As suggested by "Chad Juliano", with all Git version, you can use the following command:

git fetch --prune <remote> +refs/tags/*:refs/tags/*
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For the record, this works at least since version – devius Jun 22 '13 at 15:55
This works for me on version – keaplogik Aug 12 '13 at 19:50
This does not work for me on version 1.9.0 – m__ May 26 '14 at 13:39
This is explicitly documented as not doing what you say it would in git documentation v1.9.4. It would seem like a very good interface to do it though.. Can you clarify "recent version" – Félix Cantournet Jul 25 '14 at 7:27
I refer to the documentation that is packaged with Git for Windows 1.9.4-preview20140611 (and i suspect all previous versions). I access said documentation with "git fetch --help" [quote]Tags are not subject to pruning if they are fetched only because of the default tag auto-following or due to a --tags option.[/quote] – Félix Cantournet Jul 29 '14 at 8:17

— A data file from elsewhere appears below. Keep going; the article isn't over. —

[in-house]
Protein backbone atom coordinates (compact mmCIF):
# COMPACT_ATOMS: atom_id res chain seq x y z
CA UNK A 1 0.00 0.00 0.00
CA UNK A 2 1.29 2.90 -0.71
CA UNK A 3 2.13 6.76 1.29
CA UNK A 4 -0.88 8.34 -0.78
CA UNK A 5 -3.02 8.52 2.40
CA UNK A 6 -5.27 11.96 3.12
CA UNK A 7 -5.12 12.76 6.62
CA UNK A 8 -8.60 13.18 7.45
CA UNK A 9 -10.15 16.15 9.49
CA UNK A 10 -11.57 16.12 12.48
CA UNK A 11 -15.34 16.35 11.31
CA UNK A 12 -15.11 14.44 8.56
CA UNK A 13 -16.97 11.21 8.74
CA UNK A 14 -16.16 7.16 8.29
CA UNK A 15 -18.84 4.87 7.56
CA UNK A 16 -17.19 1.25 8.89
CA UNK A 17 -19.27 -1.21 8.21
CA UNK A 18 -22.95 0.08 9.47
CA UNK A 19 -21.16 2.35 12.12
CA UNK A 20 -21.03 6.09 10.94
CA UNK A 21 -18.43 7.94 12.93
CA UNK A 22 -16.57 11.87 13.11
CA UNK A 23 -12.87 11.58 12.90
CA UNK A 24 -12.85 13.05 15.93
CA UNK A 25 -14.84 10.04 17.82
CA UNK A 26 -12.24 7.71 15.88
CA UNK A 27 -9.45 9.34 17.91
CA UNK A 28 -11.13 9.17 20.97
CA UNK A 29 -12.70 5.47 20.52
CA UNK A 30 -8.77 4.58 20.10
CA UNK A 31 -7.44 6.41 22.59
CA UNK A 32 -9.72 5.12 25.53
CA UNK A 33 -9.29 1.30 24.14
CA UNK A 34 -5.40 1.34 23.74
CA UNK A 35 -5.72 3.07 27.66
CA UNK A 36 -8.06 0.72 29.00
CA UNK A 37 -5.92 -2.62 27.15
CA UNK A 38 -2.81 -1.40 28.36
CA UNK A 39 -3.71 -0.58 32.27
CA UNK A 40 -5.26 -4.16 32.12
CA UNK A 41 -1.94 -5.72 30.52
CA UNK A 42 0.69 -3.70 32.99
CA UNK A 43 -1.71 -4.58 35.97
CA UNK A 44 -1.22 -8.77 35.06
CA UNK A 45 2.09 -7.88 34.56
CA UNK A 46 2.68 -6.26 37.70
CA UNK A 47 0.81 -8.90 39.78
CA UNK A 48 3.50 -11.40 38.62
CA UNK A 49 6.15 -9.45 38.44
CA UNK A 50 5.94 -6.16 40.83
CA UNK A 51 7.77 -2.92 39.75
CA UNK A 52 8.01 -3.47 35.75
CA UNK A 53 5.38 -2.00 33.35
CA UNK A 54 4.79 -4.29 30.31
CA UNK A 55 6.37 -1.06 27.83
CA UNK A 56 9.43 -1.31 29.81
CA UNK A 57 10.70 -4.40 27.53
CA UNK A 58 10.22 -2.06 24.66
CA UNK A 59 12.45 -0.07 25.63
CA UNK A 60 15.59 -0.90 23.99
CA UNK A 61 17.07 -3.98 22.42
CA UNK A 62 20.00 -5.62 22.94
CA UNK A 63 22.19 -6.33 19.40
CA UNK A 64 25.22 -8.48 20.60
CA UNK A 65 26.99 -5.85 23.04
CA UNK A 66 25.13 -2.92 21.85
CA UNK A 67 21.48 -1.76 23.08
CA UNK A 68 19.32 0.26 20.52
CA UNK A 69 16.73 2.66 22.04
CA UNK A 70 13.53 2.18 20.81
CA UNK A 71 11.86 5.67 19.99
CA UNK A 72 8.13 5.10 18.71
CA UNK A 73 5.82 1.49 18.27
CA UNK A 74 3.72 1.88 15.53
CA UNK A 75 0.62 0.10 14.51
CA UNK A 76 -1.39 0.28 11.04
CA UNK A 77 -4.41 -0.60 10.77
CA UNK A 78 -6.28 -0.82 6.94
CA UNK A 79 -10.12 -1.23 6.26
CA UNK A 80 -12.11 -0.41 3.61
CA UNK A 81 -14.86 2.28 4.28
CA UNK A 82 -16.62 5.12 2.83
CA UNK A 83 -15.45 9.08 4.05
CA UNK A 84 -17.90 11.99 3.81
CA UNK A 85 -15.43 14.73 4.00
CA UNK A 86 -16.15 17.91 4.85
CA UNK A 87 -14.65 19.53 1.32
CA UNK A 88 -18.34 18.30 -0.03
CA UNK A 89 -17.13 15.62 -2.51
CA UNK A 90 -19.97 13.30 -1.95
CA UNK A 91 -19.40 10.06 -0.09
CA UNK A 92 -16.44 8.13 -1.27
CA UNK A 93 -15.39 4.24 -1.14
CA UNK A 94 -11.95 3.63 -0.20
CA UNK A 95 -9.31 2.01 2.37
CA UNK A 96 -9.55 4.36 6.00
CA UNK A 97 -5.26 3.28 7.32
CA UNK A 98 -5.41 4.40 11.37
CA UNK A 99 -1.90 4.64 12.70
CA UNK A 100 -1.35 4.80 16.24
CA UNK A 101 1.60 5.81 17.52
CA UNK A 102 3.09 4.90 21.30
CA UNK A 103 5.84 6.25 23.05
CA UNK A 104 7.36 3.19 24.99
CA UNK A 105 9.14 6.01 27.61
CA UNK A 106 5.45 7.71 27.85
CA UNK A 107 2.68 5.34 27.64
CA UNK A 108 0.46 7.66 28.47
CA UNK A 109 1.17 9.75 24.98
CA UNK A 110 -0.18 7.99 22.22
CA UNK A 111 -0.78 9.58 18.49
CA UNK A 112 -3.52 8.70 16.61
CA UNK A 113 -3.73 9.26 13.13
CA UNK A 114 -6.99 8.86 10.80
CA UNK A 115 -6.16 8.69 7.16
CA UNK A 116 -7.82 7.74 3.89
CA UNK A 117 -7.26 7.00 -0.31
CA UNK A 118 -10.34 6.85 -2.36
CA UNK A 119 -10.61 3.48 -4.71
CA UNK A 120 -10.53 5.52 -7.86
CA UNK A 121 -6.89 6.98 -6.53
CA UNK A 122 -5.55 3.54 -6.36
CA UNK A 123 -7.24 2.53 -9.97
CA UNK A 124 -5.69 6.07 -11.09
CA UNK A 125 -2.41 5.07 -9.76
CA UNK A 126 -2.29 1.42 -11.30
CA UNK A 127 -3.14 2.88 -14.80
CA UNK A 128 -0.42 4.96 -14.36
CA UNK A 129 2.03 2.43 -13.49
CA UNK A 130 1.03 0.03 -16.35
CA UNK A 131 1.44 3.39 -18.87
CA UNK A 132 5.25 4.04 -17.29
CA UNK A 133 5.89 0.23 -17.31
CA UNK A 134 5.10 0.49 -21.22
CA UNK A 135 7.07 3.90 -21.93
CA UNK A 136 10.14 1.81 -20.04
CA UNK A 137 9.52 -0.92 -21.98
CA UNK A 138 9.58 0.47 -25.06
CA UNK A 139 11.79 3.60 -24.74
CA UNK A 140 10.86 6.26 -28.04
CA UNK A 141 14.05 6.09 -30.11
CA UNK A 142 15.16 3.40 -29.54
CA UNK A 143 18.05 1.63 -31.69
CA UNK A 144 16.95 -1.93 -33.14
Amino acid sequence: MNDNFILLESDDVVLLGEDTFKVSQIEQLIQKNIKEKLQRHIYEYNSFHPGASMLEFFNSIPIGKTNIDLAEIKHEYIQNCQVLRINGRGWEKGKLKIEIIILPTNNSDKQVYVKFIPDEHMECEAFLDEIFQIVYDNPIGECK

If you only want those tags which exist on the remote, simply delete all your local tags:

$ git tag -d $(git tag)

And then fetch all the remote tags:

$ git fetch --tags
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+1 nicer than "git tag -l | xargs git tag -d" – ocroquette Oct 20 '14 at 9:09
flawless, I was having problem with the xargs one it doesn't find some tags – Marcio Toshio Jun 26 at 12:23
@ocroquette, I'm not sure how it's nicer than xargs. If you have more tags than ARG_MAX, or similar limitations, this won't work. Unlikely, but possible, and that's why xargs is great. – Paul Draper Aug 25 at 15:08
"nice" is a subjective thing, everyone will make his/her own opinion. About ARG_MAX, that's true. However, on the systems I use, ARG_MAX is much higher than the number of tags I have in any repository, so I don't mind the limitation, just as I don't mind about it when I write "ls *.jpg". – ocroquette Aug 26 at 16:02

Newer versions of git can still do this but you can't use the --tags option. try this instead...

$ git --version
git version 2.1.3

$ git fetch --prune origin +refs/tags/*:refs/tags/*
From ssh://xxx
 x [deleted]         (none)     -> rel_test
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Show the difference between local and remote tags: